13. 13.
    H. Dick, H. Eden, G. Fischer, J. Zietz, Empowering users to become designers: using meta-design environments to enable and motivate sustainable energy decisions, in Proceedings of the 12th Participatory Design Conference: Exploratory Papers, Workshop Descriptions, Industry Cases (PDC’12), vol. 2 (ACM, New York, NY, USA, 2012), pp. 49–52Google Scholar
  14. 14.
    L. Fleischhacker, E. Agazzi, Chapter commentaries: the non-linearity of the development of technology and the techno-scientific system, in Right, Wrong and Science The Ethical Dimensions of the Techno-Scientific Enterprise. Monographs-in-Debate (Brill, 2004), pp. 301–310Google Scholar
  15. 15.
    G. Fortino, P. Trunfio (eds.), Internet of Things Based on Smart Objects: Technology, Middleware and Applications (Springer International Publishing, 2014)Google Scholar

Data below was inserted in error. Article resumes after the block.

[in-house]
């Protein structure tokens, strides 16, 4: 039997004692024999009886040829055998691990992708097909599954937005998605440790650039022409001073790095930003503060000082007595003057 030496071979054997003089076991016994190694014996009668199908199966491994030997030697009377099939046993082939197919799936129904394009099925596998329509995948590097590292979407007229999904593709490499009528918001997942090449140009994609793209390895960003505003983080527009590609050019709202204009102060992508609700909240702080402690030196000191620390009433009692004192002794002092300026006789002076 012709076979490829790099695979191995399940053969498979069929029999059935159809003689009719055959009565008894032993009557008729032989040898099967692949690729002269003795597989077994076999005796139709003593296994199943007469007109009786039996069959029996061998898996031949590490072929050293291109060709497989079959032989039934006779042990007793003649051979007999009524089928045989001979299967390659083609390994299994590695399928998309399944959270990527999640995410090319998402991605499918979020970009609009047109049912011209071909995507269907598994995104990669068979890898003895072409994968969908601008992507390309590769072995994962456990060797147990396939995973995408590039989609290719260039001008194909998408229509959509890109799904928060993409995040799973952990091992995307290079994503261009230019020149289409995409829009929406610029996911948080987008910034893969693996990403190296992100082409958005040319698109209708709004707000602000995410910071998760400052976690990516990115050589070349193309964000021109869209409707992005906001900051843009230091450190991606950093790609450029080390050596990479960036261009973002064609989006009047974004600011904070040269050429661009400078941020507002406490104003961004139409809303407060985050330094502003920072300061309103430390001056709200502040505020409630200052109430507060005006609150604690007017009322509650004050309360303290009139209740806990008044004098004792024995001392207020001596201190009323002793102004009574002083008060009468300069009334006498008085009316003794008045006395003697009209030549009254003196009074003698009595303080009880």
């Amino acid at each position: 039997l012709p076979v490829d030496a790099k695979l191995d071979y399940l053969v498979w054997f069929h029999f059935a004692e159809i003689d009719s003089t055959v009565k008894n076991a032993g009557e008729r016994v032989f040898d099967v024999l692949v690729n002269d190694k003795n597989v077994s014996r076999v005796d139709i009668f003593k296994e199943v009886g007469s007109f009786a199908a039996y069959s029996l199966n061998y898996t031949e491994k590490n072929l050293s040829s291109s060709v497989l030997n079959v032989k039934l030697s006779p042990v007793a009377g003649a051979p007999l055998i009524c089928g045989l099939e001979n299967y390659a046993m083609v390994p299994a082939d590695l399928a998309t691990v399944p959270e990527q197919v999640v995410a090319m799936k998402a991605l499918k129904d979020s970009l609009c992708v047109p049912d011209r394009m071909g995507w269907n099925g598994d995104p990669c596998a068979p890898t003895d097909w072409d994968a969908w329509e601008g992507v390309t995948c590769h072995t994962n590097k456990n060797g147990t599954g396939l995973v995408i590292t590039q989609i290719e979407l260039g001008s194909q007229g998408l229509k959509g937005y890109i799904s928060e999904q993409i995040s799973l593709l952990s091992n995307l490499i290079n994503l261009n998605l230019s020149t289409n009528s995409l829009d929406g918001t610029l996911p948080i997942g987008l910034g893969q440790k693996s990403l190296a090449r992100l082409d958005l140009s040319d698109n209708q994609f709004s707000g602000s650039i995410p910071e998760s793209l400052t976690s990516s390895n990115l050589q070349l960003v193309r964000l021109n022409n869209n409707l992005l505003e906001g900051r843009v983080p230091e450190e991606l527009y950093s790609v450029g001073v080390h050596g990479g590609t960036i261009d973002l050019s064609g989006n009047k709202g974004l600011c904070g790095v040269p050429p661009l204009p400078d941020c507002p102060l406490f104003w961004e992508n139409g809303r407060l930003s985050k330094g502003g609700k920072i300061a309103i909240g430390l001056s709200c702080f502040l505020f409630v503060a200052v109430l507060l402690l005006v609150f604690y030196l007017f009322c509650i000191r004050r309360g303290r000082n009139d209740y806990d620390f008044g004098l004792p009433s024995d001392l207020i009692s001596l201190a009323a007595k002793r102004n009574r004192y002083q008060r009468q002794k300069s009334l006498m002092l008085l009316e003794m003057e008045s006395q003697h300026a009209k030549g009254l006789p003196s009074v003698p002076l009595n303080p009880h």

16. 16.
    E. Ganuza, G. Baiocchi, The power of ambiguity: how participatory budgeting travels the globe. J. Public Delib. 8(2) (2012)Google Scholar
  17. 17.
    A. Glasmeier, S. Christopherson, Thinking about smart cities. Camb. J. Reg. Econ. Soc. 8, 3–12 (2015)CrossRefGoogle Scholar
  18. 18.
    J. Greenbaum, K. Halskov, PD a personal statement. Commun. ACM 36(6), 47 (1993)CrossRefGoogle Scholar
  19. 19.
    J. Gubbi, R. Buyya, S. Marusic, M. Palaniswami, Internet of Things (iot): a vision, architectural elements, and future directions. Future Gener. Comput. Syst. 29(7), 1645–1660 (2013)CrossRefGoogle Scholar
  20. 20.
    B. Guo, Z. Yu, X. Zhou, D. Zhang, Opportunistic iot: exploring the social side of the internet of things, in 2012 IEEE 16th International Conference on Computer Supported Cooperative Work in Design (CSCWD), pp. 925–929 (IEEE, 2012)Google Scholar
  21. 21.
    B. Guo, D. Zhang, Z. Wang, Z. Yu, X. Zhou, Opportunistic iot: exploring the harmonious interaction between human and the Internet of Things. J. Netw. Comput. Appl. 36(6), 1531–1539 (2013)CrossRefGoogle Scholar